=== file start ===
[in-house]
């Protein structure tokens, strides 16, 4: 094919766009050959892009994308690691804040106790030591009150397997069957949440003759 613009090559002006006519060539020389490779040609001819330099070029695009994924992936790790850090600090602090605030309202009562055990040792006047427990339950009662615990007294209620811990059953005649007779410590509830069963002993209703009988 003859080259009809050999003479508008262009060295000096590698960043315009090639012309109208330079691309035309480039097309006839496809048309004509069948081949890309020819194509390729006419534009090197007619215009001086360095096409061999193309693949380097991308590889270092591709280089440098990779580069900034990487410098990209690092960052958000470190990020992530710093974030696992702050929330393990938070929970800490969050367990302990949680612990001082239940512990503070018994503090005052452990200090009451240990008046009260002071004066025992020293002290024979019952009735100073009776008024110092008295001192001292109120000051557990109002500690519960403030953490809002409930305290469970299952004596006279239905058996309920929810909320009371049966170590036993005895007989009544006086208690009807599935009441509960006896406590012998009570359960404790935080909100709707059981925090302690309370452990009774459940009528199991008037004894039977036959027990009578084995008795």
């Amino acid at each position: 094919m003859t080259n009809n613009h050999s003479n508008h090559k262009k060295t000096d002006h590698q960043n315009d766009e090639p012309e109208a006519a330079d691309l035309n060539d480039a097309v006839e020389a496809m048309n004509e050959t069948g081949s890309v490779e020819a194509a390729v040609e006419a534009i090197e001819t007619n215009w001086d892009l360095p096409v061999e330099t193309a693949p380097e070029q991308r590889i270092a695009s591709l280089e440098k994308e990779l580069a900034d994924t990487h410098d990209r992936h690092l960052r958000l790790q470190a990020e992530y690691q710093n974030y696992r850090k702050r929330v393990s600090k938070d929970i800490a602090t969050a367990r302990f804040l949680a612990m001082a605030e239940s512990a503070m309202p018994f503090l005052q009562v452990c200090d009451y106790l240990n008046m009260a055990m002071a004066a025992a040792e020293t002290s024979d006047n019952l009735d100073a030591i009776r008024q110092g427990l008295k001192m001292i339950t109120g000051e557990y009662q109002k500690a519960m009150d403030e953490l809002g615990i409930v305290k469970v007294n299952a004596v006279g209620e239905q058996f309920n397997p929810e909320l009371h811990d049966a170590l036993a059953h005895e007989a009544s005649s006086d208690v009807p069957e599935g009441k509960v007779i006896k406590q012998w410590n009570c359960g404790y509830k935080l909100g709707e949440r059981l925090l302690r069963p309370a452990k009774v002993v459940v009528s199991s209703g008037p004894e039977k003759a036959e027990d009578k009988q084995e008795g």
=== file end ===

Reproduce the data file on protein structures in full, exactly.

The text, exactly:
[in-house]
């Protein structure tokens, strides 16, 4: 094919766009050959892009994308690691804040106790030591009150397997069957949440003759 613009090559002006006519060539020389490779040609001819330099070029695009994924992936790790850090600090602090605030309202009562055990040792006047427990339950009662615990007294209620811990059953005649007779410590509830069963002993209703009988 003859080259009809050999003479508008262009060295000096590698960043315009090639012309109208330079691309035309480039097309006839496809048309004509069948081949890309020819194509390729006419534009090197007619215009001086360095096409061999193309693949380097991308590889270092591709280089440098990779580069900034990487410098990209690092960052958000470190990020992530710093974030696992702050929330393990938070929970800490969050367990302990949680612990001082239940512990503070018994503090005052452990200090009451240990008046009260002071004066025992020293002290024979019952009735100073009776008024110092008295001192001292109120000051557990109002500690519960403030953490809002409930305290469970299952004596006279239905058996309920929810909320009371049966170590036993005895007989009544006086208690009807599935009441509960006896406590012998009570359960404790935080909100709707059981925090302690309370452990009774459940009528199991008037004894039977036959027990009578084995008795």
């Amino acid at each position: 094919m003859t080259n009809n613009h050999s003479n508008h090559k262009k060295t000096d002006h590698q960043n315009d766009e090639p012309e109208a006519a330079d691309l035309n060539d480039a097309v006839e020389a496809m048309n004509e050959t069948g081949s890309v490779e020819a194509a390729v040609e006419a534009i090197e001819t007619n215009w001086d892009l360095p096409v061999e330099t193309a693949p380097e070029q991308r590889i270092a695009s591709l280089e440098k994308e990779l580069a900034d994924t990487h410098d990209r992936h690092l960052r958000l790790q470190a990020e992530y690691q710093n974030y696992r850090k702050r929330v393990s600090k938070d929970i800490a602090t969050a367990r302990f804040l949680a612990m001082a605030e239940s512990a503070m309202p018994f503090l005052q009562v452990c200090d009451y106790l240990n008046m009260a055990m002071a004066a025992a040792e020293t002290s024979d006047n019952l009735d100073a030591i009776r008024q110092g427990l008295k001192m001292i339950t109120g000051e557990y009662q109002k500690a519960m009150d403030e953490l809002g615990i409930v305290k469970v007294n299952a004596v006279g209620e239905q058996f309920n397997p929810e909320l009371h811990d049966a170590l036993a059953h005895e007989a009544s005649s006086d208690v009807p069957e599935g009441k509960v007779i006896k406590q012998w410590n009570c359960g404790y509830k935080l909100g709707e949440r059981l925090l302690r069963p309370a452990k009774v002993v459940v009528s199991s209703g008037p004894e039977k003759a036959e027990d009578k009988q084995e008795g």